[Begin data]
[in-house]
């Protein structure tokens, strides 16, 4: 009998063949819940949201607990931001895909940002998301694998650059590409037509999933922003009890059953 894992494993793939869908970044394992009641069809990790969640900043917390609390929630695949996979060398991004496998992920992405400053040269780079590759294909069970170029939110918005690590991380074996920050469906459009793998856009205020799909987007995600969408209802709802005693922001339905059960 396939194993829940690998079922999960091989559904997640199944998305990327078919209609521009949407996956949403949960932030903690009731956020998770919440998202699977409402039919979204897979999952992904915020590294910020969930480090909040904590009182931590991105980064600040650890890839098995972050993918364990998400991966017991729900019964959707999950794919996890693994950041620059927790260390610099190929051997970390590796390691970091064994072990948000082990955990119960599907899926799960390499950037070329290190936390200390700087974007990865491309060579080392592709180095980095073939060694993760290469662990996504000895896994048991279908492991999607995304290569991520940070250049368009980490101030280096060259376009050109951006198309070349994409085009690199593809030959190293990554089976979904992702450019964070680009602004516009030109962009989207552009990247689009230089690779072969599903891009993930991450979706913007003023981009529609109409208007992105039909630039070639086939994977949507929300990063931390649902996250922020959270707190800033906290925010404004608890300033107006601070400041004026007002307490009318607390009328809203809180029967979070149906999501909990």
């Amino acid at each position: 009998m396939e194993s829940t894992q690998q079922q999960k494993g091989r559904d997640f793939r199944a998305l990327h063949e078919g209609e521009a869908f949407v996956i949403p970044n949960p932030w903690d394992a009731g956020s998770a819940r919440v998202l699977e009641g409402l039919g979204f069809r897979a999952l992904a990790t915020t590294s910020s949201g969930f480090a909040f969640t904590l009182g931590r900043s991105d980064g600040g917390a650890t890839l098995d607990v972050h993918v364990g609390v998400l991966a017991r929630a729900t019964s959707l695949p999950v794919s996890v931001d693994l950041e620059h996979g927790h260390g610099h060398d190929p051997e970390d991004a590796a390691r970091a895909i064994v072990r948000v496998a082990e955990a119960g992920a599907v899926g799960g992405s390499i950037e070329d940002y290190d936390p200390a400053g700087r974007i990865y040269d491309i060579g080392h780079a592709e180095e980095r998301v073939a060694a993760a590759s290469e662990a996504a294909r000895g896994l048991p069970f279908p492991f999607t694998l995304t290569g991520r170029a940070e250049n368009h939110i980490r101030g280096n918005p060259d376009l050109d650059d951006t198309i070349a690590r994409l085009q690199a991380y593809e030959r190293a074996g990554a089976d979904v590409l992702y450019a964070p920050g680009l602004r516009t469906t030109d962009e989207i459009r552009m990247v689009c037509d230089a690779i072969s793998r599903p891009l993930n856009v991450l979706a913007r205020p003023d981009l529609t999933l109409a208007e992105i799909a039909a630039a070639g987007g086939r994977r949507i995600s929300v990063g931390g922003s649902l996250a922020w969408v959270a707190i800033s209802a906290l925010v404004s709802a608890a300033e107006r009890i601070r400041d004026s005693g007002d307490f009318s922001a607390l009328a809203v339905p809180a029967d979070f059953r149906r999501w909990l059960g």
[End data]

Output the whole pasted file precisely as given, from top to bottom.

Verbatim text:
[in-house]
């Protein structure tokens, strides 16, 4: 009998063949819940949201607990931001895909940002998301694998650059590409037509999933922003009890059953 894992494993793939869908970044394992009641069809990790969640900043917390609390929630695949996979060398991004496998992920992405400053040269780079590759294909069970170029939110918005690590991380074996920050469906459009793998856009205020799909987007995600969408209802709802005693922001339905059960 396939194993829940690998079922999960091989559904997640199944998305990327078919209609521009949407996956949403949960932030903690009731956020998770919440998202699977409402039919979204897979999952992904915020590294910020969930480090909040904590009182931590991105980064600040650890890839098995972050993918364990998400991966017991729900019964959707999950794919996890693994950041620059927790260390610099190929051997970390590796390691970091064994072990948000082990955990119960599907899926799960390499950037070329290190936390200390700087974007990865491309060579080392592709180095980095073939060694993760290469662990996504000895896994048991279908492991999607995304290569991520940070250049368009980490101030280096060259376009050109951006198309070349994409085009690199593809030959190293990554089976979904992702450019964070680009602004516009030109962009989207552009990247689009230089690779072969599903891009993930991450979706913007003023981009529609109409208007992105039909630039070639086939994977949507929300990063931390649902996250922020959270707190800033906290925010404004608890300033107006601070400041004026007002307490009318607390009328809203809180029967979070149906999501909990």
């Amino acid at each position: 009998m396939e194993s829940t894992q690998q079922q999960k494993g091989r559904d997640f793939r199944a998305l990327h063949e078919g209609e521009a869908f949407v996956i949403p970044n949960p932030w903690d394992a009731g956020s998770a819940r919440v998202l699977e009641g409402l039919g979204f069809r897979a999952l992904a990790t915020t590294s910020s949201g969930f480090a909040f969640t904590l009182g931590r900043s991105d980064g600040g917390a650890t890839l098995d607990v972050h993918v364990g609390v998400l991966a017991r929630a729900t019964s959707l695949p999950v794919s996890v931001d693994l950041e620059h996979g927790h260390g610099h060398d190929p051997e970390d991004a590796a390691r970091a895909i064994v072990r948000v496998a082990e955990a119960g992920a599907v899926g799960g992405s390499i950037e070329d940002y290190d936390p200390a400053g700087r974007i990865y040269d491309i060579g080392h780079a592709e180095e980095r998301v073939a060694a993760a590759s290469e662990a996504a294909r000895g896994l048991p069970f279908p492991f999607t694998l995304t290569g991520r170029a940070e250049n368009h939110i980490r101030g280096n918005p060259d376009l050109d650059d951006t198309i070349a690590r994409l085009q690199a991380y593809e030959r190293a074996g990554a089976d979904v590409l992702y450019a964070p920050g680009l602004r516009t469906t030109d962009e989207i459009r552009m990247v689009c037509d230089a690779i072969s793998r599903p891009l993930n856009v991450l979706a913007r205020p003023d981009l529609t999933l109409a208007e992105i799909a039909a630039a070639g987007g086939r994977r949507i995600s929300v990063g931390g922003s649902l996250a922020w969408v959270a707190i800033s209802a906290l925010v404004s709802a608890a300033e107006r009890i601070r400041d004026s005693g007002d307490f009318s922001a607390l009328a809203v339905p809180a029967d979070f059953r149906r999501w909990l059960g």